Her most successful collaboration was with Brough. Together they held the record for most Grand Slam doubles titles, 20, until Martina Navratilova and Pam Shriver tied it in 1989. DuPont and Brough also had an eight-year unbeaten streak, from 1942 to 1950, and held a virtual monopoly on the Forest Hills doubles crown, winning it 12 times in 14 tries. Her distinction as the oldest woman to win a Wimbledon title lasted 41 years, until Navratilova won in 2003 in mixed doubles at 46.
One of duPont’s most important partnerships on the court and off was with Margaret Bloss. When not competing in tennis, badminton and squash, Bloss, nine years’ duPont’s junior, was social secretary to William duPont and tutor to the duPonts’ son.
She and Margaret duPont reached the women’s doubles final at Wimbledon in 1958, losing to Althea Gibson and Maria Bueno. In 1962, as duPont’s career wound down, the two defeated Britain in the Wightman Cup doubles competition. DuPont had an unblemished record, 19-0, in Wightman Cup play, a now discontinued British competition.
After duPont and her husband divorced, she remained in the East so that her son would be near his father. But after William duPont died in 1965, she moved with her son and Leigh Bloss to Texas to breed thoroughbred horses near El Paso, Bloss’s hometown, and share a home.
For duPont, the daughter of a rancher, the DuPont-Bloss Stables melded two pieces of her past, producing horses with names like Tennis Star, A Smash, Super Set, Court Shot and Net Effect.
She had no regrets about leaving Delaware, she told The El Paso Herald Post in 1998: “I was never impressed by the duPont name. I’m still not.”
Margaret Evelyn Osborne was born on March 4, 1918, in Joseph, Ore., the daughter of St. Lawrence and Eva Jane Osborne. She spent her earliest years on a modest ranch tended by her parents, riding to and from school on horseback and playing baseball with her brother on a backyard lot.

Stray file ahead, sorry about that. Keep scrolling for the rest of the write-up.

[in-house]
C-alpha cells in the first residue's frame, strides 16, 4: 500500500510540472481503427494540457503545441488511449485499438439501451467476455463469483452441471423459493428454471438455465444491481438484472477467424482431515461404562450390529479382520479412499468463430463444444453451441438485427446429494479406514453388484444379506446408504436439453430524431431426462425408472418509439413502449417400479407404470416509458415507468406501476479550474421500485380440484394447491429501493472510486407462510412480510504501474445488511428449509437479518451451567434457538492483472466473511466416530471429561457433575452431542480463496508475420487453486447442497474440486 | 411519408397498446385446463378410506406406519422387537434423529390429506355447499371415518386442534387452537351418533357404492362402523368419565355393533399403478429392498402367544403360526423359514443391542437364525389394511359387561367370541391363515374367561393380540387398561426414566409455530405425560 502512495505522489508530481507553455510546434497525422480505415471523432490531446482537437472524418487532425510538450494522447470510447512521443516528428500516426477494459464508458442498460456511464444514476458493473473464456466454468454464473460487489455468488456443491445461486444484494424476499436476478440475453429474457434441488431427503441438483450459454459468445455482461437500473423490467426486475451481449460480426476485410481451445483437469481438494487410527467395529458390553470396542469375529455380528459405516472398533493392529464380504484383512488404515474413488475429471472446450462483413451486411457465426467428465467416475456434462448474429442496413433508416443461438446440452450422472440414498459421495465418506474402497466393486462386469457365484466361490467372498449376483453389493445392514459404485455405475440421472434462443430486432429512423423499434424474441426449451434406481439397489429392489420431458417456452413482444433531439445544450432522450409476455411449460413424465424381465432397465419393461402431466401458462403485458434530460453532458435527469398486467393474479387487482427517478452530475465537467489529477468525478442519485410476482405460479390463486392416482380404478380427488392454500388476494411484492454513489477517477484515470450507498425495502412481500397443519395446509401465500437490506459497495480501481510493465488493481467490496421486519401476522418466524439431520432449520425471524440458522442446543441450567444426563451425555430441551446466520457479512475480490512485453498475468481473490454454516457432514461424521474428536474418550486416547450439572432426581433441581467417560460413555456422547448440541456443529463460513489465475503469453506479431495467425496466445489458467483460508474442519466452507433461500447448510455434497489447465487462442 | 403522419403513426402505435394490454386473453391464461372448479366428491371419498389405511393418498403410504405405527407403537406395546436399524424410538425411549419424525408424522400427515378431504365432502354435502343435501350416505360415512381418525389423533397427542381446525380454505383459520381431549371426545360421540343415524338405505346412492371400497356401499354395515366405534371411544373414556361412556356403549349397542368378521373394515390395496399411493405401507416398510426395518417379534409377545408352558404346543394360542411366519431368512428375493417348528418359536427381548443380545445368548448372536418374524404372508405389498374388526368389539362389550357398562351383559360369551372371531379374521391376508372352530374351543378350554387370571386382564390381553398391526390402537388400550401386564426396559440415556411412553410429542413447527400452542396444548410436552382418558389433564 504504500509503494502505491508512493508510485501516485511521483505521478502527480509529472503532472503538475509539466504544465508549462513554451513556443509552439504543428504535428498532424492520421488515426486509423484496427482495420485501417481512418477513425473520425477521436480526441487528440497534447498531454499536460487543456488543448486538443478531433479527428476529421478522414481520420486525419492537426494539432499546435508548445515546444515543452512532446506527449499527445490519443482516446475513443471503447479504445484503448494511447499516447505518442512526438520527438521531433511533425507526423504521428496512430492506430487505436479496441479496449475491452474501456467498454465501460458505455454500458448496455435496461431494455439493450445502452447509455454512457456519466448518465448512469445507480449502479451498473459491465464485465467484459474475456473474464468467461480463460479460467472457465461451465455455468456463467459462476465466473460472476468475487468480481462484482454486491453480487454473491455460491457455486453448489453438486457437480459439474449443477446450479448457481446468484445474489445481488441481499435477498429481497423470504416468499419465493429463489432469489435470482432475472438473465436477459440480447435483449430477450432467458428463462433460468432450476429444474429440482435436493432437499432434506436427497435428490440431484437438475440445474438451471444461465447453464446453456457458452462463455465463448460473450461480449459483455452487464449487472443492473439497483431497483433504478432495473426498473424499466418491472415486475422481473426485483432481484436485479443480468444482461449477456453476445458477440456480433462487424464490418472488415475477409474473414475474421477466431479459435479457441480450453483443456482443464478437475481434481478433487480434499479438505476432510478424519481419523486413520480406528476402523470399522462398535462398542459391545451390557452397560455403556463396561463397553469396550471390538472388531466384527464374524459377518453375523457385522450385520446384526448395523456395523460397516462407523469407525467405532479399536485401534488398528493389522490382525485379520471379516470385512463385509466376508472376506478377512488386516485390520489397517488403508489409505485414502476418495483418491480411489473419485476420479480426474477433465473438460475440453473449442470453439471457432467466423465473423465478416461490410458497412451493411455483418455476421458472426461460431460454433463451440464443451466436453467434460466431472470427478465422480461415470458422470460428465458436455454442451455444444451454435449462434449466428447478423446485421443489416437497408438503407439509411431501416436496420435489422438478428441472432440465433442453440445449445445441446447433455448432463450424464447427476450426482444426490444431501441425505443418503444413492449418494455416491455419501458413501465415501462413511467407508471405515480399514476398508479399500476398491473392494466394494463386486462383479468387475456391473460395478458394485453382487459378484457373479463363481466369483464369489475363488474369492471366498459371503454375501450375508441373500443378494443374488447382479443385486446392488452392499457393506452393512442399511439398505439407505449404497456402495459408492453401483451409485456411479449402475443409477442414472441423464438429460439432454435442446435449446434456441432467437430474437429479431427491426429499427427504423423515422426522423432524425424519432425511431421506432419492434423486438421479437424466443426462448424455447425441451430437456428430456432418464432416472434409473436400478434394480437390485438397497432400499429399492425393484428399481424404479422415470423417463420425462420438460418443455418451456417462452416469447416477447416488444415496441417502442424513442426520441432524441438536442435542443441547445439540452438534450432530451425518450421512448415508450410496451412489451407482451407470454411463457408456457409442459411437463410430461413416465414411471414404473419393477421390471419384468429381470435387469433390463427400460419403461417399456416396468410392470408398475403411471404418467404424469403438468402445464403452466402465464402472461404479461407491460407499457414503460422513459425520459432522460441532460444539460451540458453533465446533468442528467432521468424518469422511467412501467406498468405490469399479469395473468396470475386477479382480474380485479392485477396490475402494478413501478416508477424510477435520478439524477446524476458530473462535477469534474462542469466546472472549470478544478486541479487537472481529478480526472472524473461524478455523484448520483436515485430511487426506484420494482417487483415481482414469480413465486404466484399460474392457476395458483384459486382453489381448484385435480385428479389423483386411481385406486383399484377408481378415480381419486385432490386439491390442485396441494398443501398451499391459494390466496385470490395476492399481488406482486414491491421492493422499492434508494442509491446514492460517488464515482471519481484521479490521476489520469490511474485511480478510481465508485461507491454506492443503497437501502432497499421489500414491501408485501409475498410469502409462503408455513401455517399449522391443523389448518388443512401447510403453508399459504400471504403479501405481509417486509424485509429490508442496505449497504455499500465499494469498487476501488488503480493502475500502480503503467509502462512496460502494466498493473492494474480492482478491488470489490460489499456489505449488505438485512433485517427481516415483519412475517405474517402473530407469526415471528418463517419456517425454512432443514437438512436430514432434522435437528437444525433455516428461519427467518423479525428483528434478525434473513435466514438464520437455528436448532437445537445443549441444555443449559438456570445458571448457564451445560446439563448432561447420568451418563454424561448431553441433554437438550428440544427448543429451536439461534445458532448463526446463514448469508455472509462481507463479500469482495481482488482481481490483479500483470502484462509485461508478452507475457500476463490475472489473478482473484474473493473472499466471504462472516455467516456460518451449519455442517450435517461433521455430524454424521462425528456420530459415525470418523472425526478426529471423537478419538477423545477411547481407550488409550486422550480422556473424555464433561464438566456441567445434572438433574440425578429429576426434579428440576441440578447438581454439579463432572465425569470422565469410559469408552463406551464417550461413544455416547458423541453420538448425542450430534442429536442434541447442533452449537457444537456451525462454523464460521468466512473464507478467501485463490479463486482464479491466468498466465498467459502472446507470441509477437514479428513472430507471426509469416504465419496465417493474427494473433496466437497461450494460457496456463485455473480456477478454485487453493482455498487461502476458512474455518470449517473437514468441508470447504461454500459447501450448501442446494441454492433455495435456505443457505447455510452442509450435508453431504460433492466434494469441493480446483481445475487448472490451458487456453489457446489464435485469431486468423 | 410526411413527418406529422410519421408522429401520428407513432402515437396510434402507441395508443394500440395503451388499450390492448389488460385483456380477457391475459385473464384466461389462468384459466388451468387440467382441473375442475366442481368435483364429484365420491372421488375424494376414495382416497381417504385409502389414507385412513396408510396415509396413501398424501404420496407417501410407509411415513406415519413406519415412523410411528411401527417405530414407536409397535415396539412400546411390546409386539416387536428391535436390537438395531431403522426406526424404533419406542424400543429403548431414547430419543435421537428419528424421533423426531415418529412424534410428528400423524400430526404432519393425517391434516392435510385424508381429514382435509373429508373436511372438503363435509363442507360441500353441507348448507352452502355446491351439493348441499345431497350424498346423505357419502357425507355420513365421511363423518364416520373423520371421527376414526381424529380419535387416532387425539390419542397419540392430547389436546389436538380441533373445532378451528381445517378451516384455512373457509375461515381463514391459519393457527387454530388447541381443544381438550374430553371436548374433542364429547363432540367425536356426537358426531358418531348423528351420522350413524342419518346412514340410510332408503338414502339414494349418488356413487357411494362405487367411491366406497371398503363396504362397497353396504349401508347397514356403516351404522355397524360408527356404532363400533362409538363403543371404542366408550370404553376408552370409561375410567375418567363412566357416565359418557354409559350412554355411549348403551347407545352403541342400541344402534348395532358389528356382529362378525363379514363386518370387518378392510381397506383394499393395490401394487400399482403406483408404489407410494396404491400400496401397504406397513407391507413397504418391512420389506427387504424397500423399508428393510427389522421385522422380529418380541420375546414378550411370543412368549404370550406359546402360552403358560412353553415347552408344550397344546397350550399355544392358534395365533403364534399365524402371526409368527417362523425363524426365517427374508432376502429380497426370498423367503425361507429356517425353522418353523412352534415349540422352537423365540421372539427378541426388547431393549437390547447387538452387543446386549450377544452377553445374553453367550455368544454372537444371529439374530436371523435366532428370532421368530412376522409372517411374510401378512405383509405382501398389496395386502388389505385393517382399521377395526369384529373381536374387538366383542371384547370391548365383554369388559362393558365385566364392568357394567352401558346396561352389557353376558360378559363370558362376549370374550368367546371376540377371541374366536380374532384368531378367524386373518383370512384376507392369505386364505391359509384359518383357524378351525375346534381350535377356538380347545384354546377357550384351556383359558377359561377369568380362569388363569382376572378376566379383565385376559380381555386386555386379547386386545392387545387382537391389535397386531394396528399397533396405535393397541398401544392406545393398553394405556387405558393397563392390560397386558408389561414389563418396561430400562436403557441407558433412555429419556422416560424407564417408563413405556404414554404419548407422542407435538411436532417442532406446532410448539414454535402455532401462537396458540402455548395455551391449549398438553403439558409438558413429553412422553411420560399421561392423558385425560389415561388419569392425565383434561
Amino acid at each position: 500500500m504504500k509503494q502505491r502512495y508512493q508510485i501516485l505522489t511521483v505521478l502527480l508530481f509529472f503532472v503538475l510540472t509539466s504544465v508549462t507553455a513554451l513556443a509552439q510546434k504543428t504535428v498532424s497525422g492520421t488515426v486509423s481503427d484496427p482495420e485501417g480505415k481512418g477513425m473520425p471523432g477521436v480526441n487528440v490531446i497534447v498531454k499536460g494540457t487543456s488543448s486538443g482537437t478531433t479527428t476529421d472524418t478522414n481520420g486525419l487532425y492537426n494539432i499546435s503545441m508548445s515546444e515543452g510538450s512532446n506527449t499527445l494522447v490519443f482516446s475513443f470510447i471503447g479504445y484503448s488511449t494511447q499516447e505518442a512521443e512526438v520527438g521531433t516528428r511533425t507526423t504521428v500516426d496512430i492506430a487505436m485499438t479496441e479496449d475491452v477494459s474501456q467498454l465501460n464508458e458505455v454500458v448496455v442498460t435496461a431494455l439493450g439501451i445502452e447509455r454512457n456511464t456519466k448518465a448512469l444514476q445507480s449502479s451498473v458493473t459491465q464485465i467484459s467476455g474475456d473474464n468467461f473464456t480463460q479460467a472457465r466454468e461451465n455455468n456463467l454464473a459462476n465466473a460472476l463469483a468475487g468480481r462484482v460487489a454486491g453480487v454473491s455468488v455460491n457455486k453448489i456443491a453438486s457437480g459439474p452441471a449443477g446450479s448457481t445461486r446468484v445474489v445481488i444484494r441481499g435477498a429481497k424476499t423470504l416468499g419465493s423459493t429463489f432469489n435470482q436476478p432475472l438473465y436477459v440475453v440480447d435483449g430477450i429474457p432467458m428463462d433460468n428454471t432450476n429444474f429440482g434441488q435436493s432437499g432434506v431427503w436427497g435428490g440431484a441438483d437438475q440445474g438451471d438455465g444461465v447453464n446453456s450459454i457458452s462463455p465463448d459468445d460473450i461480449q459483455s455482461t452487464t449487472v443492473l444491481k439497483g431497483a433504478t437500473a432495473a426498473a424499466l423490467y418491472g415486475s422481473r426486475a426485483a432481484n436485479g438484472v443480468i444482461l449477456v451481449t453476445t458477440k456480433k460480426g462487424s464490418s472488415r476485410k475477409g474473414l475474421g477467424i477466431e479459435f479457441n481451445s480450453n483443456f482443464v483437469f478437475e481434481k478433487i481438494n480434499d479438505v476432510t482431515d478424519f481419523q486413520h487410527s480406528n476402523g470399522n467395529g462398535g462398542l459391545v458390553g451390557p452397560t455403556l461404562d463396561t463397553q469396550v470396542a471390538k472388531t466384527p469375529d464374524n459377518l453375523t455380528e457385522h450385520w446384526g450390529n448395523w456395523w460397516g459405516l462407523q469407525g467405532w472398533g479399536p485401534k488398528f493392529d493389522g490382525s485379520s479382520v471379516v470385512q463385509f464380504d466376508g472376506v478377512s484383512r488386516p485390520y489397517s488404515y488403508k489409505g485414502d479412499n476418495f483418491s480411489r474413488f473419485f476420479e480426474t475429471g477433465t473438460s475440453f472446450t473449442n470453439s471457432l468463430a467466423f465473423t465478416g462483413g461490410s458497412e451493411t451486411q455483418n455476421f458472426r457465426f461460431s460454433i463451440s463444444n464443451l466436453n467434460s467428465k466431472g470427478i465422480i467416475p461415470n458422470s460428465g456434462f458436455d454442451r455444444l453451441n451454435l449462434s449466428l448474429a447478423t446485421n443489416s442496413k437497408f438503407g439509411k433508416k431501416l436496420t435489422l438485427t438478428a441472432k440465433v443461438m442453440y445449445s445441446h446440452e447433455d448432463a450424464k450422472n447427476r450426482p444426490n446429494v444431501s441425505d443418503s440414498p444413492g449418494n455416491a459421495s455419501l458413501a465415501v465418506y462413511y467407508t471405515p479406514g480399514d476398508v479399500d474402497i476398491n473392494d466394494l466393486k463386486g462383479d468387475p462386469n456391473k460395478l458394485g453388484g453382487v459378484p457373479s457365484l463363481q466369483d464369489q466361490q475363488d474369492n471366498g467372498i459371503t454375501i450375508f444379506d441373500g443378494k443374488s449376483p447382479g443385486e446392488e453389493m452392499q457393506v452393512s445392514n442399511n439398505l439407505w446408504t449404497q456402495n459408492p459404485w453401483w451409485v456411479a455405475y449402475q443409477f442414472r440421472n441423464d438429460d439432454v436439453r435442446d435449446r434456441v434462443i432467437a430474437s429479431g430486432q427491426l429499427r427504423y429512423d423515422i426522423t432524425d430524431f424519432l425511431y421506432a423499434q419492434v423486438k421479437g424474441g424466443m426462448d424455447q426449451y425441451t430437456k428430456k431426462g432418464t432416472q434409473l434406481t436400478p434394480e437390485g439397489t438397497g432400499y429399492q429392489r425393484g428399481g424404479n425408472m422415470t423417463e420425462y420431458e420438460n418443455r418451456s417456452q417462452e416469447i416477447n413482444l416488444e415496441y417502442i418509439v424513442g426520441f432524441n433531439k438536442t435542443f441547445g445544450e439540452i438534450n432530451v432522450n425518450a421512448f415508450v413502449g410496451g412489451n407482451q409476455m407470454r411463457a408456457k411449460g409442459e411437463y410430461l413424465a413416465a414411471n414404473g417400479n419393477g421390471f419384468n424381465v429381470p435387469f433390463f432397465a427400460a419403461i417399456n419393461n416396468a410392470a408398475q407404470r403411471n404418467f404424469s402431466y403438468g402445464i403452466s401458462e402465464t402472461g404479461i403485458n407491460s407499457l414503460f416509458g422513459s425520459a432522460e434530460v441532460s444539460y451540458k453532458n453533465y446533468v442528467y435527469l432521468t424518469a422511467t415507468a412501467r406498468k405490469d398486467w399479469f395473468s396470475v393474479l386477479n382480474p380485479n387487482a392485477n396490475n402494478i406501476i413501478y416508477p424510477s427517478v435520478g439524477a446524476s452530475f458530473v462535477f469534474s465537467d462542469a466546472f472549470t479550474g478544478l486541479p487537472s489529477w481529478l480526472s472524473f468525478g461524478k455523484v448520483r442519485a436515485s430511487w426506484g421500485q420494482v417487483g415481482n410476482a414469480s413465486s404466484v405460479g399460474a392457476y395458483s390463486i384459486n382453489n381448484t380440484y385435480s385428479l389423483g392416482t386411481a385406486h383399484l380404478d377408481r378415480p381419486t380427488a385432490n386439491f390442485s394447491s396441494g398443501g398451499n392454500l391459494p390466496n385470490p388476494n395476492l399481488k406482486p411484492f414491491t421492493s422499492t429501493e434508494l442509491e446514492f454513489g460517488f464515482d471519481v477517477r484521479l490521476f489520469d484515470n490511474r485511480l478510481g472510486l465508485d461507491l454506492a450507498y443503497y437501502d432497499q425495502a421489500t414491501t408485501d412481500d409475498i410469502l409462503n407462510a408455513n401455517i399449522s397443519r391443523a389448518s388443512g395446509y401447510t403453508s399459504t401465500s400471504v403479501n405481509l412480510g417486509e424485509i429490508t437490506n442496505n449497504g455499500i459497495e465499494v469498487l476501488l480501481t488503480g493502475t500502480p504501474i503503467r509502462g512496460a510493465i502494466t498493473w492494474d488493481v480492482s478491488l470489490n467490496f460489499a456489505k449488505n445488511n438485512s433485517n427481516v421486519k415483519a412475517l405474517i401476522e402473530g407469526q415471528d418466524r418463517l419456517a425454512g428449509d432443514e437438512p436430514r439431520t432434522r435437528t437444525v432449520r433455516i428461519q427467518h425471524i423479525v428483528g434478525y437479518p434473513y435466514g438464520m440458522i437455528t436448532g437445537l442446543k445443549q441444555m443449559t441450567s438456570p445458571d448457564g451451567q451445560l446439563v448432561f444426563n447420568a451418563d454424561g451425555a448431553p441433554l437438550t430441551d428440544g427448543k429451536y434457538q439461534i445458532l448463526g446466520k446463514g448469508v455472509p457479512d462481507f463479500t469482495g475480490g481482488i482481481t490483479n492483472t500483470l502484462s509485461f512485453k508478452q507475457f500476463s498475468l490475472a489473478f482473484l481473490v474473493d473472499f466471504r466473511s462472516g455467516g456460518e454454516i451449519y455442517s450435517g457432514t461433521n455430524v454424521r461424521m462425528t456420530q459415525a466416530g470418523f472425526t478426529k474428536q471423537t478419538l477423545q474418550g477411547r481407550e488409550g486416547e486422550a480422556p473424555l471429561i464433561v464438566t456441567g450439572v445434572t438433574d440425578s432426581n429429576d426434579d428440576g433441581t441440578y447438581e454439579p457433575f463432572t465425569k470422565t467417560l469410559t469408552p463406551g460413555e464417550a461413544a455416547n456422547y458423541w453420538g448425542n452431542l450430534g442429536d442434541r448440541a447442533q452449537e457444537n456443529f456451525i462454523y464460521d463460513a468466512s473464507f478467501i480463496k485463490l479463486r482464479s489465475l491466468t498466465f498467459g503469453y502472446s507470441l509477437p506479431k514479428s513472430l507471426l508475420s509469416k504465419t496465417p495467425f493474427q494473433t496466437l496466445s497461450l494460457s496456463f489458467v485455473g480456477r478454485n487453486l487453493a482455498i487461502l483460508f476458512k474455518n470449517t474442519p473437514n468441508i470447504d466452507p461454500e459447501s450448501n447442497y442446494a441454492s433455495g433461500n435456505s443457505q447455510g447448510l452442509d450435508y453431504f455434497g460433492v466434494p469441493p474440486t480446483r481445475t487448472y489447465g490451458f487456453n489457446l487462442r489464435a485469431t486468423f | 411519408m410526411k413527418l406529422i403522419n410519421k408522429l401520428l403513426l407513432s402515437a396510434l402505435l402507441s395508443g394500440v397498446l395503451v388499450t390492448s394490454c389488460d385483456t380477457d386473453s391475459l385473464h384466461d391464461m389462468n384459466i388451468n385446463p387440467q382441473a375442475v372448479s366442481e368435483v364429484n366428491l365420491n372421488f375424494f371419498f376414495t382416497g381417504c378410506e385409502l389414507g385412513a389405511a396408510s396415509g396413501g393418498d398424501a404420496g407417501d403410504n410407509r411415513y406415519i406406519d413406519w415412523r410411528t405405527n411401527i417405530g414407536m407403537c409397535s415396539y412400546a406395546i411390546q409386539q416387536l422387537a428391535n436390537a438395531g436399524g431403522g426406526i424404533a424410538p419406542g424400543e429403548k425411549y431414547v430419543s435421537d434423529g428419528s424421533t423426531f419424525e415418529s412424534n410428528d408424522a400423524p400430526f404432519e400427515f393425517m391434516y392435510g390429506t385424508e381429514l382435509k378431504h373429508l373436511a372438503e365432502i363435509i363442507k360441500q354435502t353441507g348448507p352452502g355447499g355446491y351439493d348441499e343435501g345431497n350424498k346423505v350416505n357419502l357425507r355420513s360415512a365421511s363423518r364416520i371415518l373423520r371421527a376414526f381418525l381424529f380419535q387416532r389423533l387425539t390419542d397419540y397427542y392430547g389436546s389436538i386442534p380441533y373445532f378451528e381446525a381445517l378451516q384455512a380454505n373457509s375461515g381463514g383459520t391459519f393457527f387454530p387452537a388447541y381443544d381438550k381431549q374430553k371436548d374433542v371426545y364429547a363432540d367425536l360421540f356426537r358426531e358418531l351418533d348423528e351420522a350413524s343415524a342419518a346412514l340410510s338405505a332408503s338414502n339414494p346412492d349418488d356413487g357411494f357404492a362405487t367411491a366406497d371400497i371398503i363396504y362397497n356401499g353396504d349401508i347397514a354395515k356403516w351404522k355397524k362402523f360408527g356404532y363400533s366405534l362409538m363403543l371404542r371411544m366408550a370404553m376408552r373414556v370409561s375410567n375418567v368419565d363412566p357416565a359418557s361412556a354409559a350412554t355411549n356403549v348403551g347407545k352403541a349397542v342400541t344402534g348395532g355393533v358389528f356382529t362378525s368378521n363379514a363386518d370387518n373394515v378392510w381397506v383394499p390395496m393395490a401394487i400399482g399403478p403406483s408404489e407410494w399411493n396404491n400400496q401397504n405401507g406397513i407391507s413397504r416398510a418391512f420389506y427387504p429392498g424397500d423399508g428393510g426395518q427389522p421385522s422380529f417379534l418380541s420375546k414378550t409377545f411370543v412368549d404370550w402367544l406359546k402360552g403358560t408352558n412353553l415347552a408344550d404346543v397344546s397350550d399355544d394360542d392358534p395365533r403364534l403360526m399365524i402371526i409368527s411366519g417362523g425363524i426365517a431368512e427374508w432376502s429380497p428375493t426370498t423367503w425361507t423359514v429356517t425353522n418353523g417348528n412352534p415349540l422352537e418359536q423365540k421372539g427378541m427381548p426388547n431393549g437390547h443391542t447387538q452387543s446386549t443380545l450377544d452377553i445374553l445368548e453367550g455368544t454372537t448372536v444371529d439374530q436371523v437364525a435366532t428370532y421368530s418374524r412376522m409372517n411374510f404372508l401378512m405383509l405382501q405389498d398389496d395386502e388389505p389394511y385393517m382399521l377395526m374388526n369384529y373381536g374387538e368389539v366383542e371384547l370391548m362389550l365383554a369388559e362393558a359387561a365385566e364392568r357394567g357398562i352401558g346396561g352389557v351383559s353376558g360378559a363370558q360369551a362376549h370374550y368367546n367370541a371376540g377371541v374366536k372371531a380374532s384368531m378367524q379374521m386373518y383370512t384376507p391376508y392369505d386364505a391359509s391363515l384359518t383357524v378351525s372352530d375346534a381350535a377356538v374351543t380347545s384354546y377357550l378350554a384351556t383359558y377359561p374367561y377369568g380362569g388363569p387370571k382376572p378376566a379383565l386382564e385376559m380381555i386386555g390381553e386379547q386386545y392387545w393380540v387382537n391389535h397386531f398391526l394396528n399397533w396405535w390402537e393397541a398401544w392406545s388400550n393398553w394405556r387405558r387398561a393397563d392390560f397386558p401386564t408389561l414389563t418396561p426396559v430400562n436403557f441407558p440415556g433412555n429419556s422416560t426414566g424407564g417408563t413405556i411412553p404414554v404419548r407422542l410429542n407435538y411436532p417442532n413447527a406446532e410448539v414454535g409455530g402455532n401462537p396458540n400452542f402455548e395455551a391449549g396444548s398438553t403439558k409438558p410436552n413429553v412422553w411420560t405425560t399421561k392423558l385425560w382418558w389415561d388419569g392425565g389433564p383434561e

“I had quite a bit of natural athletic ability,” she recalled in 1998. “My brother, Charles, and I played baseball, and I could throw the ball like a boy.”
Margaret began playing tennis at 9 after the family moved to Spokane, Wash., her father having been unable to continue to do farm labor for health reasons. Two years later they moved to San Francisco, where her father found work as a car mechanic. Margaret, at 11, began playing at the Golden Gate public courts, competing in tournaments and writing freelance articles for American Lawn Tennis Magazine.
After graduating from the High School of Commerce in 1936, and unable to afford college, duPont decided on a tennis career, starting at 18 by taking the train to Philadelphia and winning the junior nationals singles and double titles and training for a year with the renowned coach Tom Stow.
She also found work writing and working for the Northern California Tennis Association as its secretary-treasurer, and during World War II she worked in a marine shipbuilding plant. Her father died in 1948 at age 60 when a young woman drove her car through a red light in San Francisco and hit him.
DuPont was inducted into the International Tennis Hall of Fame in 1967 alongside Bobby Riggs, Brough and Talbert, with whom she won a record four consecutive United States mixed doubles championships, from 1943-46.
Tennis then was so unlike today’s game, she said in an interview with the Hall of Fame. “We played with wooden rackets, and the balls are much harder now,” she said. “Our game was more about finesse, not so much power as today.” And because the stars of her day were not paid, she said, they played for one reason: “For the love of the game.”